John Yeah, it is amazing how adaptable people are. That’s actually an interesting concept because that really is a great Segway into another big challenge that leaders have is helping people through change or even themselves helping them adapt through change. And I think that is a great learning as you look at something. I mean, just even the concept of walking around all day with masks and stuff like that and, you know, the whole new way of life before that, we would have thought, no way. We’re there’s no way we’re going to be able to yet we adapted within a month. Everybody was like, All right, whatever, this is, the new normal. Is there a lesson in there for leaders regarding change?

Rob For sure. I mean, think about it, it’s like a great sort of case study on how we would think about the pandemic and everything that’s happened before, right? If you’d told me if you told either of us that it was going to happen, we would’ve been like, That’s impossible. This isn’t going to work. No one’s going to do these things. It’s the downfall of all business. Come first is going to stop, right? And then you look at it now and it’s like, actually, it’s not that bad. You know, most people I talked to like, it’s doing pretty well. The economy’s growing like things are working out. And I think that there’s a straight allegory to change in an organization. Yeah, right, right. The minute you say, like, Hey, we’re going to do this, this way now, you know, most people’s immediate reaction is like, Well, that’s over. Or maybe it’s not that it’s never going to work, but I can see 20 different problems with that. Yeah. And then when you actually get into it, it’s like, Yeah, there are challenges, but there were challenges before. You know what I mean? Like, you had people complaining that so-and-so was bugging them too much at their desk when they were trying to work.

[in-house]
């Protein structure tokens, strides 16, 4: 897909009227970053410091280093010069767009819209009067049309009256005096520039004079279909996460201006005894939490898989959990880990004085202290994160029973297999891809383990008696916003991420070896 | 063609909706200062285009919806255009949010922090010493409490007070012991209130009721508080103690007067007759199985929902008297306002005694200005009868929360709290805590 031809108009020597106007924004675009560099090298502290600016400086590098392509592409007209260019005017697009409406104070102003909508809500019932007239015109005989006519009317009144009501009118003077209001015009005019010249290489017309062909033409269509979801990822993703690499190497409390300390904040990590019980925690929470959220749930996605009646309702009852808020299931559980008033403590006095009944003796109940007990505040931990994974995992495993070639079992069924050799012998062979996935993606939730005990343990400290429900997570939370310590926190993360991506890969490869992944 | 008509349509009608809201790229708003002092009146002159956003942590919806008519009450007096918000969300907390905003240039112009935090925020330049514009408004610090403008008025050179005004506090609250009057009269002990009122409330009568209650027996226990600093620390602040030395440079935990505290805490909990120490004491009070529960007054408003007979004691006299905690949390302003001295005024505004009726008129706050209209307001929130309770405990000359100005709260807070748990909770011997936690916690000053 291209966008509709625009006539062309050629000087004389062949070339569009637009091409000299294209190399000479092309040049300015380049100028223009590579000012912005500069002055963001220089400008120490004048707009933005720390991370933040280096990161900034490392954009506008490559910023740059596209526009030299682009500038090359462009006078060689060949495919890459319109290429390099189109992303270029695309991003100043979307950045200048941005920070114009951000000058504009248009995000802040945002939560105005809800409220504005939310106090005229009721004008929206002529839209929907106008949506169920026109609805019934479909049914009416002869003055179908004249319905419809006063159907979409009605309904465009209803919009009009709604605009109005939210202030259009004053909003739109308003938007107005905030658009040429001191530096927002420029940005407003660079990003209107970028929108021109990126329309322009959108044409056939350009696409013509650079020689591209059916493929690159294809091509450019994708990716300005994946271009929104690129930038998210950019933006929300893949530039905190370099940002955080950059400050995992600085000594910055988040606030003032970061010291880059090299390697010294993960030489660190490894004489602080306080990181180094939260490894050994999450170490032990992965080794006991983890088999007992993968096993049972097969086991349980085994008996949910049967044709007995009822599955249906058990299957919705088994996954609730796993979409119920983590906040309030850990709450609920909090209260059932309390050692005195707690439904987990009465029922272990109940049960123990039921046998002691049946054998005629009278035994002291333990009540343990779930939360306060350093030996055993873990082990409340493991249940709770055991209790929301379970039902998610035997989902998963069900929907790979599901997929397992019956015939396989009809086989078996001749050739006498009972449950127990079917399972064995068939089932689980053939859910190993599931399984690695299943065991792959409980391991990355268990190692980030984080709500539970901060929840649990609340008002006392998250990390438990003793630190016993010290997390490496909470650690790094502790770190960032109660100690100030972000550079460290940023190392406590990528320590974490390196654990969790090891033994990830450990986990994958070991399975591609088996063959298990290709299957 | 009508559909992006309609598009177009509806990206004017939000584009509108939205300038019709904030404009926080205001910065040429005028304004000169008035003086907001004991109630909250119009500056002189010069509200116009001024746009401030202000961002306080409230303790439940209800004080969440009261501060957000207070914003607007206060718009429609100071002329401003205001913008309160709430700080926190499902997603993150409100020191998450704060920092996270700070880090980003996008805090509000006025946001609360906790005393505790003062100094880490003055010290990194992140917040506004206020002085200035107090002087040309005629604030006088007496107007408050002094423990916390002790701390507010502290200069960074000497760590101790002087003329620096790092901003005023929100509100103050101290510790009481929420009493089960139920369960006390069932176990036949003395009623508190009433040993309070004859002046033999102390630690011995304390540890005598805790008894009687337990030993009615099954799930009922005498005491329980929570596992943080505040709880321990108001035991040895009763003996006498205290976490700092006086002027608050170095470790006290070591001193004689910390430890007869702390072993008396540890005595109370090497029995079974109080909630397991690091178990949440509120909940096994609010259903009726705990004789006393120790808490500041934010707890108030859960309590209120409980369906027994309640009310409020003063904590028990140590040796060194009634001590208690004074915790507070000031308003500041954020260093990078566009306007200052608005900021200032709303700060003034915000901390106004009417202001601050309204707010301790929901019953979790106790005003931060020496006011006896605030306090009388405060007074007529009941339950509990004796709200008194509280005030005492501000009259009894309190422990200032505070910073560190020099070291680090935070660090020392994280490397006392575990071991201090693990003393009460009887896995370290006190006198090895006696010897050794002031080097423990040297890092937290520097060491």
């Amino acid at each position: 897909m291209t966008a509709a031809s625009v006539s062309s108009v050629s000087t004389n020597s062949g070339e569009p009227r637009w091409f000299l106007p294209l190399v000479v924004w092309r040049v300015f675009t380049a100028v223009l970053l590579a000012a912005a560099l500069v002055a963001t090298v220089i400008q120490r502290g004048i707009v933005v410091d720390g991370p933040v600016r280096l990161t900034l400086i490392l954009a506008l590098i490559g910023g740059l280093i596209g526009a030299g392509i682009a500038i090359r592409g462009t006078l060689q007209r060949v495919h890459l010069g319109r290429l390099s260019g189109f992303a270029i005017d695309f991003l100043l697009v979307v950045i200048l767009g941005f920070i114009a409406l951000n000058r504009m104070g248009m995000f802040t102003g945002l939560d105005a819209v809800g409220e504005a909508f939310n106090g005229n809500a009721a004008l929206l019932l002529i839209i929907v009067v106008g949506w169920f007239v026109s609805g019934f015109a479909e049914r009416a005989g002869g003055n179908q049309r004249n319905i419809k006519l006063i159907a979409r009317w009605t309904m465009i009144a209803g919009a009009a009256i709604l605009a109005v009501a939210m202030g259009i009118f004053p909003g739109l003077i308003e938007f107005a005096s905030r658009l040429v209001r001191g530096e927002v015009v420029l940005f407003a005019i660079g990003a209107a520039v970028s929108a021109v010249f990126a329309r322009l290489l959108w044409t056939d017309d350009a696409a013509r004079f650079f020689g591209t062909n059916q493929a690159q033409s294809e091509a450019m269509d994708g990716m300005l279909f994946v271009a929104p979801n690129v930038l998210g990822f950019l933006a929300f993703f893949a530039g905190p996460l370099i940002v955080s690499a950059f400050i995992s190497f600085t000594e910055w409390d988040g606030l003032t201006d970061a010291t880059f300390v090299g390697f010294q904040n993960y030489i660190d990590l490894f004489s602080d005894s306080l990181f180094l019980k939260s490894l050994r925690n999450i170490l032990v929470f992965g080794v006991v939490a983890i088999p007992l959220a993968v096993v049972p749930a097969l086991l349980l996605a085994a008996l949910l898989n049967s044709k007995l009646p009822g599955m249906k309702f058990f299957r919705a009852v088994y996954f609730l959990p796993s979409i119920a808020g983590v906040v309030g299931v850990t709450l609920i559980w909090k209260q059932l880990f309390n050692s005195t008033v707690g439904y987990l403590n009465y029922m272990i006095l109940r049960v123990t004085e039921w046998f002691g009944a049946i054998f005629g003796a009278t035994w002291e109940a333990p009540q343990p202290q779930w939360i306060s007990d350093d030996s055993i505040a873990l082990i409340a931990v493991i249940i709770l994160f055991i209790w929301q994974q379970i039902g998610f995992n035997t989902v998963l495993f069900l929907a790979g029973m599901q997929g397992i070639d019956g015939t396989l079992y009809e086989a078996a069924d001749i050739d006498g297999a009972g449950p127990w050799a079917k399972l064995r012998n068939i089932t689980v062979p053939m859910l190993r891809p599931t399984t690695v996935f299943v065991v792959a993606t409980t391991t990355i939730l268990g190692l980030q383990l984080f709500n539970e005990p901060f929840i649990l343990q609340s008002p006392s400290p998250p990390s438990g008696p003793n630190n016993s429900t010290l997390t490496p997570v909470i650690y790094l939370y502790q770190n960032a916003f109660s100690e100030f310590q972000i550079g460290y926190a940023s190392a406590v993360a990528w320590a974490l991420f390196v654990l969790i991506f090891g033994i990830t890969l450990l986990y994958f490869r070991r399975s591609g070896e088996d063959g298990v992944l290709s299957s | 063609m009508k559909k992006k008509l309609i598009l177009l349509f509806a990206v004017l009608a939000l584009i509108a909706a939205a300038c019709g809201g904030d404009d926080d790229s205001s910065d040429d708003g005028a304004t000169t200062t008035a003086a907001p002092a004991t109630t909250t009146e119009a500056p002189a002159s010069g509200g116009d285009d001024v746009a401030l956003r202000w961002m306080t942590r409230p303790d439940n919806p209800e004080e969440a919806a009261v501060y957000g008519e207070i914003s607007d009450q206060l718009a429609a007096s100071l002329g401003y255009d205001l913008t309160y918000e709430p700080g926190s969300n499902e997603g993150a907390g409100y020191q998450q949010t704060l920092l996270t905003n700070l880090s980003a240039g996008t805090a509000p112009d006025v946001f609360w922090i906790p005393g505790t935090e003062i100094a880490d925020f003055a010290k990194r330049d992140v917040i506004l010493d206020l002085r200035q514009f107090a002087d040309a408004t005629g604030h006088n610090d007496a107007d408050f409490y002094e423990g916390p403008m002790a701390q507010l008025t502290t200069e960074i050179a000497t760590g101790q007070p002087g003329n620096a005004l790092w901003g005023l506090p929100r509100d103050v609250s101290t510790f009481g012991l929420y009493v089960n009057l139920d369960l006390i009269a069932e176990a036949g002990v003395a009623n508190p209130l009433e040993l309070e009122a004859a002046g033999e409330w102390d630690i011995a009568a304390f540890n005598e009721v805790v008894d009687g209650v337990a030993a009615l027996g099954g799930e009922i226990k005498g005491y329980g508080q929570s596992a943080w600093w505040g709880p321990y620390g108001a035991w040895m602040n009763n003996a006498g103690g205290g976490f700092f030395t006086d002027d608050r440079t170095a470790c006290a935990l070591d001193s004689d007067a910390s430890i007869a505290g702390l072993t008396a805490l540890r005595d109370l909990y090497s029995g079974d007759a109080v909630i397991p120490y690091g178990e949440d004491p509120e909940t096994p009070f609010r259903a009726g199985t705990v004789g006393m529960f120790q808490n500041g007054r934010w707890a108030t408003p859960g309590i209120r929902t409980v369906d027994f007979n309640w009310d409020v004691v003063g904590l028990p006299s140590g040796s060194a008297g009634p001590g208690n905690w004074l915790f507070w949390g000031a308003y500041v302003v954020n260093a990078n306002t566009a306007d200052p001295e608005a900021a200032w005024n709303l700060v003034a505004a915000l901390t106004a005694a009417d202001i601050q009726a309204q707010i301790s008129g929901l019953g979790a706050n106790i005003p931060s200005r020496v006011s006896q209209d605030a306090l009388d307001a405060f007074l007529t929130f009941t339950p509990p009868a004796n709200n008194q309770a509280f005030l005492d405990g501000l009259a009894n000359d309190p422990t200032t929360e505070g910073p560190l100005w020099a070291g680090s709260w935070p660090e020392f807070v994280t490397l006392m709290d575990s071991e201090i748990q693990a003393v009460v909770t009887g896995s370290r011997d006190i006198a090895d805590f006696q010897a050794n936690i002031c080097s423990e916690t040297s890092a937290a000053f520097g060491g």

John Yeah, exactly. You know now you don’t have that time in a car with traffic and all that stuff that now you have that time back in your life. You’re right. And now we have that to remind people of, Hey, listen, see how fast and well you adapted to this whole crazy, unpredictable situation. And to your point, a lot of businesses came out of a better, stronger many, many businesses that that might have otherwise even failed. It just puts them into a different, puts them outside their comfort zone, and forced them to think about their business totally different and flip it upside down. And out came this great solution that they hadn’t thought of before. 

Rob Yeah, for sure. I mean, and that’s everything from making sure everything’s digital and in the cloud or, you know, these processes can be managed not by going to the office. I think it’s I think it has created a lot of efficiency. it’ll be interesting to see, and you know, this is my opinion anyway, is that the change is kind of permanent. You know, like even with when I talked to contemporaries, you know, in my industry, especially in the software industry, and we talk about going back to the office and what’s needed. I don’t think there’s a desire from the employees or the management to go back to five days. Certainly not like all the studies say that, but even two or three days, it might end up being a day a week. And then, you know, think about sort of broader changes in that regard. 

John Yeah, I know a lot of companies that are thinking that way, too. As you think about when things now open up and you’re able to do the travel that you weren’t able to do before. Or what is what does that look like for you and what kind of changes are you going to make or not make based on that?